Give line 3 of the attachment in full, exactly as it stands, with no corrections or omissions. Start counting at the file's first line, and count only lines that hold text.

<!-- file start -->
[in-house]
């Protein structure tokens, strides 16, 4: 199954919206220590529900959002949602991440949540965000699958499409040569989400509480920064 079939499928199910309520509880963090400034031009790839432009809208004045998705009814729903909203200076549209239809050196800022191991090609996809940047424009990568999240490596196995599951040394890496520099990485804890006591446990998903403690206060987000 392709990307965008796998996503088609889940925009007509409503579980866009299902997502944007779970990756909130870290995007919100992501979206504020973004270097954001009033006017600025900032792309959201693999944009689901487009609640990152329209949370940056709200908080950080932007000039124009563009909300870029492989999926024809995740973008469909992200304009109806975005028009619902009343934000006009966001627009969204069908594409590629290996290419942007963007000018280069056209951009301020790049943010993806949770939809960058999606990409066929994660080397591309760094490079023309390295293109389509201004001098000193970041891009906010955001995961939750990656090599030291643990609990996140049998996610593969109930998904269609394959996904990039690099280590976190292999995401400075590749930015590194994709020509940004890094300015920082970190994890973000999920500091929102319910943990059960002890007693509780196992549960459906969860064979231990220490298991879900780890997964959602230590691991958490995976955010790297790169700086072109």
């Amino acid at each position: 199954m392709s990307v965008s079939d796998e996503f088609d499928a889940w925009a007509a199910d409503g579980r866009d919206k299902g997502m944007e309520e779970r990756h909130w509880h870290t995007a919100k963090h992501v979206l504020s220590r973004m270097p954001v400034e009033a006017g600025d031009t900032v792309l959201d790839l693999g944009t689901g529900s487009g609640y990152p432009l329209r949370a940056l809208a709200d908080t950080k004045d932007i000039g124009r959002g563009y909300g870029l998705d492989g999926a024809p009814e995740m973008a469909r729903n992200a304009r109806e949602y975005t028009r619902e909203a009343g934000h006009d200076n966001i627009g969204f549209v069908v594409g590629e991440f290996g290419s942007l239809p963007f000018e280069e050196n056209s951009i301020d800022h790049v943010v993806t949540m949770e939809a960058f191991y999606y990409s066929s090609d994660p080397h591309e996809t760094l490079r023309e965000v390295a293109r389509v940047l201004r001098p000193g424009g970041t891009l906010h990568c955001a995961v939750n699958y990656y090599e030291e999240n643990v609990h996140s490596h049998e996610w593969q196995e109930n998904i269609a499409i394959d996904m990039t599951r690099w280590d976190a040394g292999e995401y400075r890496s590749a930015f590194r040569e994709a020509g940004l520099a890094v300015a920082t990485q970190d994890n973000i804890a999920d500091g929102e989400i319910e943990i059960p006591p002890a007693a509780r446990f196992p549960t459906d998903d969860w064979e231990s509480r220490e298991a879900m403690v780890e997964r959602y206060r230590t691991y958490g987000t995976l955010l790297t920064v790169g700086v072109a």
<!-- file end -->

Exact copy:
């Amino acid at each position: 199954m392709s990307v965008s079939d796998e996503f088609d499928a889940w925009a007509a199910d409503g579980r866009d919206k299902g997502m944007e309520e779970r990756h909130w509880h870290t995007a919100k963090h992501v979206l504020s220590r973004m270097p954001v400034e009033a006017g600025d031009t900032v792309l959201d790839l693999g944009t689901g529900s487009g609640y990152p432009l329209r949370a940056l809208a709200d908080t950080k004045d932007i000039g124009r959002g563009y909300g870029l998705d492989g999926a024809p009814e995740m973008a469909r729903n992200a304009r109806e949602y975005t028009r619902e909203a009343g934000h006009d200076n966001i627009g969204f549209v069908v594409g590629e991440f290996g290419s942007l239809p963007f000018e280069e050196n056209s951009i301020d800022h790049v943010v993806t949540m949770e939809a960058f191991y999606y990409s066929s090609d994660p080397h591309e996809t760094l490079r023309e965000v390295a293109r389509v940047l201004r001098p000193g424009g970041t891009l906010h990568c955001a995961v939750n699958y990656y090599e030291e999240n643990v609990h996140s490596h049998e996610w593969q196995e109930n998904i269609a499409i394959d996904m990039t599951r690099w280590d976190a040394g292999e995401y400075r890496s590749a930015f590194r040569e994709a020509g940004l520099a890094v300015a920082t990485q970190d994890n973000i804890a999920d500091g929102e989400i319910e943990i059960p006591p002890a007693a509780r446990f196992p549960t459906d998903d969860w064979e231990s509480r220490e298991a879900m403690v780890e997964r959602y206060r230590t691991y958490g987000t995976l955010l790297t920064v790169g700086v072109a």